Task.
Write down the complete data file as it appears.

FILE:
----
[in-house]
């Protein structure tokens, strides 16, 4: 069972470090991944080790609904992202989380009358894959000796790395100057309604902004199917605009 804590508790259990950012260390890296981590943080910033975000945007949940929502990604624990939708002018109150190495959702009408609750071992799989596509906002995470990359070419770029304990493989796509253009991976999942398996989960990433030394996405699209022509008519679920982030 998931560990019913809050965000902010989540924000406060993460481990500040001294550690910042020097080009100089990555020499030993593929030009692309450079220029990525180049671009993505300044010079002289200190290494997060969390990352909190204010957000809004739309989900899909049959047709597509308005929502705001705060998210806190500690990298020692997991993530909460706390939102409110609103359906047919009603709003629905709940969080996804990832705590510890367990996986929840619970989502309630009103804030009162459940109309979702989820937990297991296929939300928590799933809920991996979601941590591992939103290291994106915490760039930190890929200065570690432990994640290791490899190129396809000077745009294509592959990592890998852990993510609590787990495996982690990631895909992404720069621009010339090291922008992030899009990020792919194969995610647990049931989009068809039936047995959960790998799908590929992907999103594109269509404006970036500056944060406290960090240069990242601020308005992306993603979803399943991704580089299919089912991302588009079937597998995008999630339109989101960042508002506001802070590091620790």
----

[in-house]
């Protein structure tokens, strides 16, 4: 069972470090991944080790609904992202989380009358894959000796790395100057309604902004199917605009 804590508790259990950012260390890296981590943080910033975000945007949940929502990604624990939708002018109150190495959702009408609750071992799989596509906002995470990359070419770029304990493989796509253009991976999942398996989960990433030394996405699209022509008519679920982030 998931560990019913809050965000902010989540924000406060993460481990500040001294550690910042020097080009100089990555020499030993593929030009692309450079220029990525180049671009993505300044010079002289200190290494997060969390990352909190204010957000809004739309989900899909049959047709597509308005929502705001705060998210806190500690990298020692997991993530909460706390939102409110609103359906047919009603709003629905709940969080996804990832705590510890367990996986929840619970989502309630009103804030009162459940109309979702989820937990297991296929939300928590799933809920991996979601941590591992939103290291994106915490760039930190890929200065570690432990994640290791490899190129396809000077745009294509592959990592890998852990993510609590787990495996982690990631895909992404720069621009010339090291922008992030899009990020792919194969995610647990049931989009068809039936047995959960790998799908590929992907999103594109269509404006970036500056944060406290960090240069990242601020308005992306993603979803399943991704580089299919089912991302588009079937597998995008999630339109989101960042508002506001802070590091620790």